I have been thinking about unique closures, one of the last blocker items for the Rust 0.1 release. The original idea of a unique closure was that it should be a closure that can only access uniquely owned state, and which can therefore be sent to other tasks. However, I’ve come to have my doubts about this idea. In particular, a unique closure, like any closure, is a function, and can therefore be invoked many times: but this imposes some limits on what such a closure can safely do.

As an example, a closure that brings in a unique pointer cannot move it anywhere else (it could safely swap the pointer): if it did do the move, what would happen the next time the closure was called? You can’t move the same variable twice.

Procedures

Therefore I’ve been thining about introducing the notion of procedures. A procedure is basically a one-shot closure. The user would create a coroutine using the keyword proc:

let p = ~proc(f: uint) {
    log_err f;
};

The result of this proc expression would be proc::t<uint>. As you can see, procedures do not have function type and cannot be called like other functions. They can accept arguments whose value will be provided when the function is called: if there are multiple arguments, they are packaged up into a tuple type. If no arguments are specified, the () may be omitted altogether (e.g., just proc {...}).

As an aside: this approach cannot accomodate modes. But I want to make those less vital.

Invoking a procedure is done by the proc::call() function:

proc_call(p, 3u);

proc::call() takes the the procedure and the argument to the procedure and executes it. The definition of proc::call() is as follows:

fn proc_call<A>(-p: ~proc::t<A>, a: A)

Capture clauses in procedures

By default, procedures can only access upvars from the environment that are implicitly copyable. However, using a capture clause, procedures can copy or move other upvars into scope:

fn xfer(x: ~T) {
    let p = ~proc[move x]() {
        // x is accessible here.  It can be 
        // moved, copied, whatever.
    }
    // x is inaccessible here!
}

Procedures as building blocks

One of the design goals for unique closures was to support task libraries. I believe procedures can satisfy this requirement. For example, suppose we wanted to have a task library that implicitly created a channel of type any for every task:

fn spawn_chan_task<A>(-p: ~proc::t<(chan<any>)>) {
    let c: chan::t<any> = /* create channel */;
    spawn proc[move p, c] {
        proc::call(p, c);
    };
}

That example is surely wrong in every particular as I am not that familiar with the chan API and don’t feel like looking it up. But hopefully you get the idea: you can create a channel and then invoke the procedure, passing it the channel. Using spawn_chan_task() would then be something like:

spawn_chan_task proc(c: chan<any>) {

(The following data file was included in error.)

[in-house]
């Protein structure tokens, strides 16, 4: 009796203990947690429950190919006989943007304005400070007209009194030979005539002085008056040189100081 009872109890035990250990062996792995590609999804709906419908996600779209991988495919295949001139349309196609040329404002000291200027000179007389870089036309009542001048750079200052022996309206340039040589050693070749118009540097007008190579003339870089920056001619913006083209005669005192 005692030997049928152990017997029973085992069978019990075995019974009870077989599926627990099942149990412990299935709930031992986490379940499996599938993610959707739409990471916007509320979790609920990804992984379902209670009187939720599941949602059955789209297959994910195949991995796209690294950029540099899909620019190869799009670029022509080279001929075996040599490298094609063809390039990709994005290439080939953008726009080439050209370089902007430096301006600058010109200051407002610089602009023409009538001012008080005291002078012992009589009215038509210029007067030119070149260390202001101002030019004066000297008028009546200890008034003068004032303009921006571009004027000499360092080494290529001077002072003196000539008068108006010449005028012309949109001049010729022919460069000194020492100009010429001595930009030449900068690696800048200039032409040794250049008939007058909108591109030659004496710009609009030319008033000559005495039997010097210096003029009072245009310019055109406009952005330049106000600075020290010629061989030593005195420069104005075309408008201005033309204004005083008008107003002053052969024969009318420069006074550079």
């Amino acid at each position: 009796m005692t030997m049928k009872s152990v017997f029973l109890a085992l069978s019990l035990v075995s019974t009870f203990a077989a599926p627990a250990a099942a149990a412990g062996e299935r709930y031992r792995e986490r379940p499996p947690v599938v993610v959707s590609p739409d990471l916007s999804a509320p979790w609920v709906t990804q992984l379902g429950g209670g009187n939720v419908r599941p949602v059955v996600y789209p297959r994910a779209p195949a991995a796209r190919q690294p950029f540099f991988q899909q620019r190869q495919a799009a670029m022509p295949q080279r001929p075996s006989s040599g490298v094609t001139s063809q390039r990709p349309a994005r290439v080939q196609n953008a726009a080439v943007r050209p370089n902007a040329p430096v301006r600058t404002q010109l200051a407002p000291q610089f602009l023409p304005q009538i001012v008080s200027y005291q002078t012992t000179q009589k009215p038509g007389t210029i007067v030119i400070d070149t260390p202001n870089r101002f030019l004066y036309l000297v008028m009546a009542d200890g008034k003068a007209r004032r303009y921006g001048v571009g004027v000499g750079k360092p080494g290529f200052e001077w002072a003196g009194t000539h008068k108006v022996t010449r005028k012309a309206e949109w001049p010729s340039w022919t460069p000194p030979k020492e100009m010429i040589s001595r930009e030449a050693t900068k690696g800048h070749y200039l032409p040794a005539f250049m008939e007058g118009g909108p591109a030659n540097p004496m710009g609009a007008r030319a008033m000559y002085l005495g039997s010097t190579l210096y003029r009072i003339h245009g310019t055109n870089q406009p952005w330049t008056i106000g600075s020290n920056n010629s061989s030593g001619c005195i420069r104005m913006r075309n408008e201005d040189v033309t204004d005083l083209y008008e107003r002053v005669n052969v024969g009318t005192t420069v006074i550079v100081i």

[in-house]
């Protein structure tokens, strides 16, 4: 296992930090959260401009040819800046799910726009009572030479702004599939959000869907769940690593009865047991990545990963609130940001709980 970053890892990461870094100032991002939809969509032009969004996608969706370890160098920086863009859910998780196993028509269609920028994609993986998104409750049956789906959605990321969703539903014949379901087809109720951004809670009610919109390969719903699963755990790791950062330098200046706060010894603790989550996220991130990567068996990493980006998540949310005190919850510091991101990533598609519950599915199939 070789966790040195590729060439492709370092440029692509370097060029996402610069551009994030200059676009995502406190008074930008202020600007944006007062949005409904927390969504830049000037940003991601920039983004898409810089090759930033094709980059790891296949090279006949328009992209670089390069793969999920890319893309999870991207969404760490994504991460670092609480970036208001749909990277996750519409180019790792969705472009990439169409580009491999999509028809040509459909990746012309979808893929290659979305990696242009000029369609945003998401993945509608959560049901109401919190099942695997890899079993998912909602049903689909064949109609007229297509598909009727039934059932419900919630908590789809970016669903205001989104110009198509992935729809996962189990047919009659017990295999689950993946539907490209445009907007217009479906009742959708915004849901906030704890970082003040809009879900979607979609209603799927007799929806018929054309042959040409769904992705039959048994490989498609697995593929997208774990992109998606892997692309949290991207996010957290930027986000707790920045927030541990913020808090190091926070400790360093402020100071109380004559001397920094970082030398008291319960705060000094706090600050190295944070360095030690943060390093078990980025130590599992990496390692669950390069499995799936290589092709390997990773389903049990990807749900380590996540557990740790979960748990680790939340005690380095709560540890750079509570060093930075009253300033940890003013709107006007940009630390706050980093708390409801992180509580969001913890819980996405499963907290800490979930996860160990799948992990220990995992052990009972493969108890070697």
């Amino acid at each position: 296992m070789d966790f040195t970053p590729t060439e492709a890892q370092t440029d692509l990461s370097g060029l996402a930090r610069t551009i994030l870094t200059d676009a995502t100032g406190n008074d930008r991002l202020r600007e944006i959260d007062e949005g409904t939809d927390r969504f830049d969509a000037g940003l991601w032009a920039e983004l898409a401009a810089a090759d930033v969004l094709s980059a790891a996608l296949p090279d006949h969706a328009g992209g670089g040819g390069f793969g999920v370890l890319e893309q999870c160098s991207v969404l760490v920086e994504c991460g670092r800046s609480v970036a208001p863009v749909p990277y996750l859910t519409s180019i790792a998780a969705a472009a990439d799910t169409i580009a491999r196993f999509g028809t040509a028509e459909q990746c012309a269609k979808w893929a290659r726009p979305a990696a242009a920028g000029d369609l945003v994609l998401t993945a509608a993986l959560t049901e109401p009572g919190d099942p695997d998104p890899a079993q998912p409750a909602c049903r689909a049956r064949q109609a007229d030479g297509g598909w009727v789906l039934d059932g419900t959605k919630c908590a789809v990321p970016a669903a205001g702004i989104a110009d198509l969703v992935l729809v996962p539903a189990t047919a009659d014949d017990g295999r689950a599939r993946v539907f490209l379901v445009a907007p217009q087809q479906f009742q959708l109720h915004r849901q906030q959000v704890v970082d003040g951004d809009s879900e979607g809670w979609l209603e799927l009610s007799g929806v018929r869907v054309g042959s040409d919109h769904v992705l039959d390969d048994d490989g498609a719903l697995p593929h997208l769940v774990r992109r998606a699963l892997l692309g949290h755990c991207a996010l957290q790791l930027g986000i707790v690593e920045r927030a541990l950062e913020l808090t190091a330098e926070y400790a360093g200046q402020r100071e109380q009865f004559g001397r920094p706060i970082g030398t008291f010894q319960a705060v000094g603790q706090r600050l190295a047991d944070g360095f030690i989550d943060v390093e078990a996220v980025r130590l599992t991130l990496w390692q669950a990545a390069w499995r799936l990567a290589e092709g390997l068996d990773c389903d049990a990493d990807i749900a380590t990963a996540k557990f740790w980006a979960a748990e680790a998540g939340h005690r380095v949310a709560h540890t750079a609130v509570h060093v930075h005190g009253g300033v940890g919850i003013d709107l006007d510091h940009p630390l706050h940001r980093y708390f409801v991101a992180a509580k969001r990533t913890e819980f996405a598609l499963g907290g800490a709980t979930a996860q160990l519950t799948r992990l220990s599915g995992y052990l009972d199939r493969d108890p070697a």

...
}

Convenient syntax

The proc keyword should allow procedures to be passed as argument much like blocks, in other words without parentheses. There is a bit of confusion because proc doubles as a module. I’m OK with that but others may not be.

Generalizing procedures: coroutines

Procedures are actually a simplification of full-fledged coroutines (a.k.a., iterators, delimited continuations, and many other names). The main difference is that, whereas a procedure executes once, a coroutine can yield an arbitrary number of times back to its creator. I originally wanted to implement full-fledged coroutines. The design is similar: the proc keyword is replaced by coro. Many other aspects remain the same. I am still more-or-less in favor of this idea, but there are certain complications: primarily, when can yields occur and how do you type them?

The simplest approach is probably to have the yield occur only in the coroutine body. So you can then write put x (to use the traditional Rust keyword). If you want to delegate to another coroutine, you can write coro::put_all() which expects a coroutine as argument.

The cool thing about coroutines is that they separate out context switching from parallelism. They would provide us with a path to implement iterators, a feature we used to have, and also simplify the inversion of control problem that infects things like lexers and parsers.

The downside is that they are a bit more verbose than procedures, because they need a type like coro::t<A,Y> where A is the argument type and Y is the yield type. They are also more complex to implement, and they may not be fast enough to really use for iteration anyhow (though they ought to be; switching stacks is pretty cheap).

The ugly stuff

There are some challenges. To be safely sent to another task, procedures need to only close over sendable state. But they are kind of useful in their own right—particularly if we do full-fledged coroutines. Also, one thing that might be useful to close over are functions if not closures. Not to mention that Rust has too many function types as is. So I want to think about this a bit and see what can be done to simplify things.